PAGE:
But is a lack of policy proposals or analysis reports really something that is holding us back? There is certainly room for innovation and learning more, but I generally think the best way to learn is experimentation with its associated trial and error. Luckily, Europe continues to lead the way here, but they are still largely alone. And this is a problem that must be addressed collectively and globally. The optimistic look to Australia, California, and a number of other regional efforts as signs of hope. But, it is hard to argue any of these will be game changers.
To summarize the outlook for the short-term: the politics look bleak, the problem is probably even more difficult to solve than we thought, and we are caught in a circle of trying to analyze our way out of it, as if the cumulative mass of policy white papers will somehow move us into a new orbit.
As I have written previously, this has led me to focus on the longer-term. I do not think the problem is going away. I also think it is highly probable that society will at some point be shocked into action. So the question is what can we work on now that is focused on the long-term? A lot of resources are focused on advocating for action in the short-term. Much of which I’m not entirely convinced are a good investment.
I continue to watch the Arctic as a possible wake-up alarm to society. As a signal of the coming change, we are seeing new species migration corridors open up as the ice melts that are allowing Atlantic and Pacific species to begin mixing. And the sea ice extent in the Arctic continues to shrink at what seems like an accelerating rate. I will be curious to hear how news outlets openly skeptical to climate change will explain a North Pole without ice.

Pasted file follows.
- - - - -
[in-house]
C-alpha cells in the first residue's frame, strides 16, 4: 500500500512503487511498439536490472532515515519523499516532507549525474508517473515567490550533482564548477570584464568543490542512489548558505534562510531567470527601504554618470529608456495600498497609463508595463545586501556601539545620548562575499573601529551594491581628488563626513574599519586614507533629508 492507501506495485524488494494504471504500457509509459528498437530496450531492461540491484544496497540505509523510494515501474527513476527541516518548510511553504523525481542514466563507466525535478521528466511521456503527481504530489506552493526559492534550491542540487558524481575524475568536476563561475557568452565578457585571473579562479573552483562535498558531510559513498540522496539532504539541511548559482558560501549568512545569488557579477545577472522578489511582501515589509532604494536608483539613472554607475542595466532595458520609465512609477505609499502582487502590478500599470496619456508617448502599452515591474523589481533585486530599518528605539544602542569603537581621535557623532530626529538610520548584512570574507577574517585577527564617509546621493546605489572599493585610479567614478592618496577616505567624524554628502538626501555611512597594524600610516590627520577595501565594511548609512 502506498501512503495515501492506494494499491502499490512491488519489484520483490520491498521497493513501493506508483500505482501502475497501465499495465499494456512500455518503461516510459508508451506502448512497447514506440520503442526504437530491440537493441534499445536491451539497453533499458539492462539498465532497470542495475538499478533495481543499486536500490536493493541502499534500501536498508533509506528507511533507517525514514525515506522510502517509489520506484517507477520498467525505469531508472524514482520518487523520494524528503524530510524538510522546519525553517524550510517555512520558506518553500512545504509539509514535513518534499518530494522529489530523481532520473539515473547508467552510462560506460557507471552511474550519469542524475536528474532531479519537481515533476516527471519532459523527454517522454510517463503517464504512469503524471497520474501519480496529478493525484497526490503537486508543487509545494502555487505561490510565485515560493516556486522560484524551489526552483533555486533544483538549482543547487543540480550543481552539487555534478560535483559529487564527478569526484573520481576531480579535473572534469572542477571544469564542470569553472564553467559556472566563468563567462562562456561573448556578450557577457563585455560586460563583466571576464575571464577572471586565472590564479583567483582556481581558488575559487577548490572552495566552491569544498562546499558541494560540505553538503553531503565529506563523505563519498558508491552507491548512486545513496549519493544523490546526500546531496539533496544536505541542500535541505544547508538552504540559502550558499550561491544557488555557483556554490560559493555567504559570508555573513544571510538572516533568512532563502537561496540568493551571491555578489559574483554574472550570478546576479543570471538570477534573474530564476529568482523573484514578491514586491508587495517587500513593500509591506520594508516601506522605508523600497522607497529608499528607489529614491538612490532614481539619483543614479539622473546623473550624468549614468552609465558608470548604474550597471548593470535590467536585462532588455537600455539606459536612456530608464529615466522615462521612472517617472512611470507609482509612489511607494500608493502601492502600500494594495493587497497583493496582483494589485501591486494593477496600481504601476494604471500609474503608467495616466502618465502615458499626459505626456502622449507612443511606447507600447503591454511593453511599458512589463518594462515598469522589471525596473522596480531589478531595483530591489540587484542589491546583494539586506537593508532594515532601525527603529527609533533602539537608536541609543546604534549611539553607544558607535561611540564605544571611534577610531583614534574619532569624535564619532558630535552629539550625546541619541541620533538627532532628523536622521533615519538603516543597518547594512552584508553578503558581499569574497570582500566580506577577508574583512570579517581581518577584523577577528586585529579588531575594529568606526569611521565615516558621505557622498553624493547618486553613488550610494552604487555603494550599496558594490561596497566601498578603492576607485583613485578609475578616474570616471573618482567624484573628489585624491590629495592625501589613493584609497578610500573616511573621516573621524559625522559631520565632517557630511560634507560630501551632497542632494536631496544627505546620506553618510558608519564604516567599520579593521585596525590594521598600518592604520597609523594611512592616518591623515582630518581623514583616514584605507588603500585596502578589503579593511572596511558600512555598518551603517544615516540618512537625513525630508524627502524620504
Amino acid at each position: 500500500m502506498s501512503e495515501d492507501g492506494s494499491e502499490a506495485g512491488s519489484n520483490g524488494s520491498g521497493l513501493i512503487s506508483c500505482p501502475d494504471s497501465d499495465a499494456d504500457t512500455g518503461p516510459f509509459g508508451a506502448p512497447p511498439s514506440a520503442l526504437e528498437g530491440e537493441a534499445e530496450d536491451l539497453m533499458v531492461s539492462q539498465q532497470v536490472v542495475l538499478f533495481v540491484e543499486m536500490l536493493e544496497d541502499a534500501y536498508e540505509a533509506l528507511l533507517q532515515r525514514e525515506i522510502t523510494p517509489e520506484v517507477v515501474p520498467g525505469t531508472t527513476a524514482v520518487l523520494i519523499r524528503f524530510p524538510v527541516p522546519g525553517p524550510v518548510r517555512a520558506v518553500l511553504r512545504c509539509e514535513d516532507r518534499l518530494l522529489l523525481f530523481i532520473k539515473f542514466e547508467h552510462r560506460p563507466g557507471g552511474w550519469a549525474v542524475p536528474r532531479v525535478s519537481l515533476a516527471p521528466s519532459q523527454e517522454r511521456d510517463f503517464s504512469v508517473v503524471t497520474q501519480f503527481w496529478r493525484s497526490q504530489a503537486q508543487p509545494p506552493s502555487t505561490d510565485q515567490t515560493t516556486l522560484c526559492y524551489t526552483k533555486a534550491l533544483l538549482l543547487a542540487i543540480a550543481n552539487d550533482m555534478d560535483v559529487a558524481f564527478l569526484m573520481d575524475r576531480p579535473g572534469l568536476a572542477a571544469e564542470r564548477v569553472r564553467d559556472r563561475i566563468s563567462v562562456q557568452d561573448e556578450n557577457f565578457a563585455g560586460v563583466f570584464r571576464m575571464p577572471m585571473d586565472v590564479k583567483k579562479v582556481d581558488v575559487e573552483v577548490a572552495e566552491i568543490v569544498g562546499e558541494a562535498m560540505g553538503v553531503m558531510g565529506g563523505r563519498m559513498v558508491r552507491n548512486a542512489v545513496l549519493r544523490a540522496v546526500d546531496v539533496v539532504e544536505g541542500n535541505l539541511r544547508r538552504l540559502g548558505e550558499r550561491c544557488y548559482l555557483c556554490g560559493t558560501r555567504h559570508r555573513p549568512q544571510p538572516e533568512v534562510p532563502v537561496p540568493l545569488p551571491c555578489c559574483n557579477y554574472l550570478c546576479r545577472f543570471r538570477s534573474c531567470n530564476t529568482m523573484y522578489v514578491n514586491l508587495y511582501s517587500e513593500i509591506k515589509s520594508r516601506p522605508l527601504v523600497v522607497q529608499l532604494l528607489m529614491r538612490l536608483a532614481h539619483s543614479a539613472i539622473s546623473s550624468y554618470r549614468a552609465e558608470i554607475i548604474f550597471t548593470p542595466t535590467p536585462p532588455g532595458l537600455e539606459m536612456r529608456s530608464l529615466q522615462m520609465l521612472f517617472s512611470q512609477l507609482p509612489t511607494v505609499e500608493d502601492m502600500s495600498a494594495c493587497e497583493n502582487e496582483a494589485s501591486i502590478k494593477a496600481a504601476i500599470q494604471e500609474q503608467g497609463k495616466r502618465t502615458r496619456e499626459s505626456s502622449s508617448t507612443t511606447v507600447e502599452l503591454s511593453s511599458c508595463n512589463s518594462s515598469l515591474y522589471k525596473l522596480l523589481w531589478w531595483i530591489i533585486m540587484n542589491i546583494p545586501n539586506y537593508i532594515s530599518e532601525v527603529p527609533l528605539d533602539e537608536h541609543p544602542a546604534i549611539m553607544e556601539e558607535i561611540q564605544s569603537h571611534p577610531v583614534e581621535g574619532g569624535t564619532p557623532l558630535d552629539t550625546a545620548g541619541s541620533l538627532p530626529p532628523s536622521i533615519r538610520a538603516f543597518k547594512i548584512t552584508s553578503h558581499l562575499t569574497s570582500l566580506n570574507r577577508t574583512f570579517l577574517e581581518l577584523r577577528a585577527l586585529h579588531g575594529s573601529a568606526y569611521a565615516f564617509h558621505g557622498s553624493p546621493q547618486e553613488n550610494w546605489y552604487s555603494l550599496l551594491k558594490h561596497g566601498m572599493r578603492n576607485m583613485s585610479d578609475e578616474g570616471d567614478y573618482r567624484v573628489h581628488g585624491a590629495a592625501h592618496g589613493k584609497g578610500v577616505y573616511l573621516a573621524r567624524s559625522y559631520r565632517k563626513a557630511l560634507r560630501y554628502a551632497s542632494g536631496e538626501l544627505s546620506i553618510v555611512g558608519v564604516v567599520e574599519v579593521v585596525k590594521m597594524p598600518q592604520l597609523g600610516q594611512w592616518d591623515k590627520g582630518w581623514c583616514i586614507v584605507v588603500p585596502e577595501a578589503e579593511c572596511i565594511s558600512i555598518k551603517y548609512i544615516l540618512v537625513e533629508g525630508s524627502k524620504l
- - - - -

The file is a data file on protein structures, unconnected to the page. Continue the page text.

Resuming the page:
Focusing on long-term measures does not mean only putting money into research. There is a lot more that can be done to prepare and build infrastructure than just research. These other investments are what the GHG Management Institute was created for. The Institute is working on rigorous capacity building using time-honored institution of professionalization, which can be both a driver of change as well as a robust approach for preparing for the kind of serious GHG mitigation actions that will eventually be required. We expect the Institute’s work to have its biggest impact a decade from now as we slowly put in place a social infrastructure necessary to enable real action.
To governments, foundations and other funders: If you are interested in investing in this kind of long-term capacity building and change, we would love to hear from you.
Gillenwater, Michael, “Redefining RECs (Part 1): Untangling attributes and offsets,” Energy Policy, Volume 36, Issue 6, June 2008, Pages 2109-2119. [Click here for pre-publication discussion paper version]
Gillenwater, Michael, “Redefining RECs (Part 2): Untangling certificates and emission markets,” Energy Policy, Volume 36, Issue 6, June 2008, Pages 2120-2129. [Click here for pre-publication discussion paper version]
Gillenwater, M., “Taking green power into account,” Environmental Finance, October 2008.
Gillenwater, M. and C. Breidenich, “Internalizing carbon costs in electricity markets: Using certificates in a load-based emissions trading scheme,” Energy Policy, Volume 37, Issue 1, January 2009, Pages 290-299. [Click here for pre-publication discussion paper version]
“Maintaining Carbon Market Integrity: Why Renewable Energy Certificates Are Not Offsets” Offset Quality Initiative, June 2009.